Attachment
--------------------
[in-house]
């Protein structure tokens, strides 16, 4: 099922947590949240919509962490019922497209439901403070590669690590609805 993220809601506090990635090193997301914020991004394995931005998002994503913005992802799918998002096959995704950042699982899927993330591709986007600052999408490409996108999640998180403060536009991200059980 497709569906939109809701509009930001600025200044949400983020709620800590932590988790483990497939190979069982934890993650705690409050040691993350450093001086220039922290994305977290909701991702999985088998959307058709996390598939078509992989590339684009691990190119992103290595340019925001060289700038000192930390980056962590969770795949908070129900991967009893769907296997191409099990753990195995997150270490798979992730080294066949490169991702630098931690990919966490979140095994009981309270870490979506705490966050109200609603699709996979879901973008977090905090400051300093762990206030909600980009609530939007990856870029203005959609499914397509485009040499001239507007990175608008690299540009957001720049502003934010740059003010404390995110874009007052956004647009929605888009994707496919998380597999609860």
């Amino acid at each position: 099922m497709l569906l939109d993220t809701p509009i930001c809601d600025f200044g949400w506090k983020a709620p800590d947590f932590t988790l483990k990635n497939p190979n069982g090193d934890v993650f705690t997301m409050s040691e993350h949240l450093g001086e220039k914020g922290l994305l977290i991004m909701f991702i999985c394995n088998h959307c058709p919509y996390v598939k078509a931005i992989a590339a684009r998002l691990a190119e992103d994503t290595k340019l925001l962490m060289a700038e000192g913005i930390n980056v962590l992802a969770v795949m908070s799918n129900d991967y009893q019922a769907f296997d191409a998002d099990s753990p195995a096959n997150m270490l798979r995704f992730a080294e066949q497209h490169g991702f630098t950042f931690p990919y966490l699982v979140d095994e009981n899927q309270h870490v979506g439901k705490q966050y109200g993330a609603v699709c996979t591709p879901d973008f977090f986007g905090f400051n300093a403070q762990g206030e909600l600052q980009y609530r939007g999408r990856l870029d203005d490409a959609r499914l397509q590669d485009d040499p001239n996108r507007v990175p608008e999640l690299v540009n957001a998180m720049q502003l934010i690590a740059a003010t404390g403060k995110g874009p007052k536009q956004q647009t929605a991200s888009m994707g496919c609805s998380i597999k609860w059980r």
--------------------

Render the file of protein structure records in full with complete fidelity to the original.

[in-house]
């Protein structure tokens, strides 16, 4: 099922947590949240919509962490019922497209439901403070590669690590609805 993220809601506090990635090193997301914020991004394995931005998002994503913005992802799918998002096959995704950042699982899927993330591709986007600052999408490409996108999640998180403060536009991200059980 497709569906939109809701509009930001600025200044949400983020709620800590932590988790483990497939190979069982934890993650705690409050040691993350450093001086220039922290994305977290909701991702999985088998959307058709996390598939078509992989590339684009691990190119992103290595340019925001060289700038000192930390980056962590969770795949908070129900991967009893769907296997191409099990753990195995997150270490798979992730080294066949490169991702630098931690990919966490979140095994009981309270870490979506705490966050109200609603699709996979879901973008977090905090400051300093762990206030909600980009609530939007990856870029203005959609499914397509485009040499001239507007990175608008690299540009957001720049502003934010740059003010404390995110874009007052956004647009929605888009994707496919998380597999609860």
């Amino acid at each position: 099922m497709l569906l939109d993220t809701p509009i930001c809601d600025f200044g949400w506090k983020a709620p800590d947590f932590t988790l483990k990635n497939p190979n069982g090193d934890v993650f705690t997301m409050s040691e993350h949240l450093g001086e220039k914020g922290l994305l977290i991004m909701f991702i999985c394995n088998h959307c058709p919509y996390v598939k078509a931005i992989a590339a684009r998002l691990a190119e992103d994503t290595k340019l925001l962490m060289a700038e000192g913005i930390n980056v962590l992802a969770v795949m908070s799918n129900d991967y009893q019922a769907f296997d191409a998002d099990s753990p195995a096959n997150m270490l798979r995704f992730a080294e066949q497209h490169g991702f630098t950042f931690p990919y966490l699982v979140d095994e009981n899927q309270h870490v979506g439901k705490q966050y109200g993330a609603v699709c996979t591709p879901d973008f977090f986007g905090f400051n300093a403070q762990g206030e909600l600052q980009y609530r939007g999408r990856l870029d203005d490409a959609r499914l397509q590669d485009d040499p001239n996108r507007v990175p608008e999640l690299v540009n957001a998180m720049q502003l934010i690590a740059a003010t404390g403060k995110g874009p007052k536009q956004q647009t929605a991200s888009m994707g496919c609805s998380i597999k609860w059980r």